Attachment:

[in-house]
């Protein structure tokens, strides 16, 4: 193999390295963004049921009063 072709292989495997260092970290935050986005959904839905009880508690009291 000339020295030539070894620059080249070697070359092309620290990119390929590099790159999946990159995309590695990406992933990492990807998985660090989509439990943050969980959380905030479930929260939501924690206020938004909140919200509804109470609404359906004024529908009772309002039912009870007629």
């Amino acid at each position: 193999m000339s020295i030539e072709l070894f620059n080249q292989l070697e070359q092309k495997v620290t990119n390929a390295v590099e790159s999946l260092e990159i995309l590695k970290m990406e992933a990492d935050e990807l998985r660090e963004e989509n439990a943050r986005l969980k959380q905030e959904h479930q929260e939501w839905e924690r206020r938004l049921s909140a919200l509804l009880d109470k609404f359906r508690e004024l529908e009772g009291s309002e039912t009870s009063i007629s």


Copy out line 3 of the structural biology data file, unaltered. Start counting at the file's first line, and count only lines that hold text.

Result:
């Amino acid at each position: 193999m000339s020295i030539e072709l070894f620059n080249q292989l070697e070359q092309k495997v620290t990119n390929a390295v590099e790159s999946l260092e990159i995309l590695k970290m990406e992933a990492d935050e990807l998985r660090e963004e989509n439990a943050r986005l969980k959380q905030e959904h479930q929260e939501w839905e924690r206020r938004l049921s909140a919200l509804l009880d109470k609404f359906r508690e004024l529908e009772g009291s309002e039912t009870s009063i007629s």